TheGamer Game Of The Year Editor’s Pick, 2022 – Sam Hallahan

Hello, I’m not Sam. TheGamer does Game of the Year a little differently, with each editor writing their own top ten before the final top ten is determined by mathematical ranking. Usually the Editor-in-Chief (that’s me, hi) goes first and explains all this, but I’m waiting to play Midnight Suns and High on Life. Sue me. Anyway, keep in mind that each list you see over the next month is the named editor’s personal pick, and then just before Christmas we’ll publish the final GOTY list, decided by maths. Anyway, I’m not here. Bye. Everything else is Sam, don’t blame me for his bad opinions.

Hi, I'm Sam. Time for some good opinions.

2022 has been a weird year for video games. There's been no shortage, but with such a vast array, it's been difficult to keep up with everything that's releasing each month. Trying to come up with my ten favourite games this year was tight. Usually, it's not too difficult, but I had just about enough that I was excited to look back on this year. With a mix of the big titles that were always going to make these lists, and some indie games that I was happy to be surprised by, here are the games I've loved this year.

10. Stray

A smaller game that left a big paw print on many people's radars, Stray is a game where you play as a cat. Let's be honest, that's all you needed to be sold on it. It only gets better from there, as you're left to explore a crumbling civilisation of robots with a little droid companion, and discover the mysteries of what happened to the world as you try to find your way home. The animations are perfect in this game, and you'll be left constantly thinking "that's exactly how a cat moves" while pointing at the screen and grinning.

9. Ghostwire: Tokyo

I was much later to play Ghostwire: Tokyo, but I had heard all about the quality of the game. It's essentially a spooky Dishonored set in Japan, where you fight against evil spirits, encounter yokai, and help those who have passed on, all while trying to find your sister. It's an engrossing mystery, exploring the eerily beautiful smoke-filled streets of Tokyo. The story is compelling, the side quests are unique, and the gameplay only grows as you unlock more supernatural powers to play around with.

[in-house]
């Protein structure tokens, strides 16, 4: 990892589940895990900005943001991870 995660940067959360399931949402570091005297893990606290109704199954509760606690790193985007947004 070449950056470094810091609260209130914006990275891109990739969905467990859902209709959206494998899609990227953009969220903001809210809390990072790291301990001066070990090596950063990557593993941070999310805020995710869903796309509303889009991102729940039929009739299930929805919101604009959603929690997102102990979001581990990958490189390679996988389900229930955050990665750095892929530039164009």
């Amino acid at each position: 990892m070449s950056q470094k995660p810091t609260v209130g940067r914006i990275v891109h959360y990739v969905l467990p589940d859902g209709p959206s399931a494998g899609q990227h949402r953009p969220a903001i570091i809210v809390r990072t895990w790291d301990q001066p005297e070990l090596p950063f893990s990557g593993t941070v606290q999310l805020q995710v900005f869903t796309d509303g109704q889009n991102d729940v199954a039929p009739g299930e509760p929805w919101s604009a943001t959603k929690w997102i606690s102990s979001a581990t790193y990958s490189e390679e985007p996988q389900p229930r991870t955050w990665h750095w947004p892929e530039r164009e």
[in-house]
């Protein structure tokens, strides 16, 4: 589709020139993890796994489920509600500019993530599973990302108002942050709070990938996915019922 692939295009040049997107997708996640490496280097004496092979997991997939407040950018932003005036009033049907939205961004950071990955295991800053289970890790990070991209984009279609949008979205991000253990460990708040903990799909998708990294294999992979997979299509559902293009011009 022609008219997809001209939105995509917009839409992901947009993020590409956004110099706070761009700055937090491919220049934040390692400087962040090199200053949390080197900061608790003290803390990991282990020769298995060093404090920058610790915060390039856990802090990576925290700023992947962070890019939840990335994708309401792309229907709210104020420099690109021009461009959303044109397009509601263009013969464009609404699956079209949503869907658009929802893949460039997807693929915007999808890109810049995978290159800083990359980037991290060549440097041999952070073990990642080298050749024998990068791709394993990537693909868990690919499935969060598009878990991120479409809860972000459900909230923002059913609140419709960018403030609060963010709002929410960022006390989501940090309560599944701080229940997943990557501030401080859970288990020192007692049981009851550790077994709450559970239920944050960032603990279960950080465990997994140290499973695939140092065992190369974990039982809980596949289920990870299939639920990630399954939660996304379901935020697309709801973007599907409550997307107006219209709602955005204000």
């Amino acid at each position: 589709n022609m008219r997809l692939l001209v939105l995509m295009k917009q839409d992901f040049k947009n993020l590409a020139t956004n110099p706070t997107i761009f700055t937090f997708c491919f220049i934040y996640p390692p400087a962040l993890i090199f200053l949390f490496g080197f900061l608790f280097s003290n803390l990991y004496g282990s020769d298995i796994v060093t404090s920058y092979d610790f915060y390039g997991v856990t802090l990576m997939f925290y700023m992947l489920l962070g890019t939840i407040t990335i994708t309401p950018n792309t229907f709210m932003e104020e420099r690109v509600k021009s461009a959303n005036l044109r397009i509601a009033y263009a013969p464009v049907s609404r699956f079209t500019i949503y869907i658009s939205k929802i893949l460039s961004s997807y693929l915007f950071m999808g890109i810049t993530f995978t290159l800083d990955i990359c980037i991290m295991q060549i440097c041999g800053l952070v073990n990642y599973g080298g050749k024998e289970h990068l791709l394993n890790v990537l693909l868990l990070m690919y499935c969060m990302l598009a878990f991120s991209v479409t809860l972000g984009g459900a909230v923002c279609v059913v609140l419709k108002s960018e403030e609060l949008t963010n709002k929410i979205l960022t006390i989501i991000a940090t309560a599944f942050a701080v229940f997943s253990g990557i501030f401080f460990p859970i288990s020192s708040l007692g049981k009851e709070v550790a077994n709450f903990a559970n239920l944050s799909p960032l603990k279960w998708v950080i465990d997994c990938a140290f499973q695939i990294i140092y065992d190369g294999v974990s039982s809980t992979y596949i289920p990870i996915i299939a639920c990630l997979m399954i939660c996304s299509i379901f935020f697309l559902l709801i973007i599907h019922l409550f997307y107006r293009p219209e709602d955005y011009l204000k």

8. OlliOlli World

Simple. Cute. Skateboards. That's all I need, and as a fan of the original OlliOlli titles, I couldn't wait to jump into this one. Boasting a refreshing 3D art style that looks like it's straight out of Adventure Time, OlliOlli World will keep you coming back to master those levels and get the highest score possible. With varied environments, quirky characters and storylines to interact with and discover, and so many customisation options to make your skater the raddest lil person around, it's hard not to fall in love with this game. Plus, if all else fails, the music will keep you hooked.

7. Weird West

Cowboy game? I'm in. Add in a mix of supernatural elements and I'm hooked. There are cults, witches, rituals, and terrifying monsters – load up that six-shooter because it's tough to survive the dangers in this one. Going through the interlinking storylines of five very different characters, Weird West will keep you engaged with each new chapter as you make choices that impact the world around you, the characters' fates, and the outcome of the overarching mystery of magic and tragedy.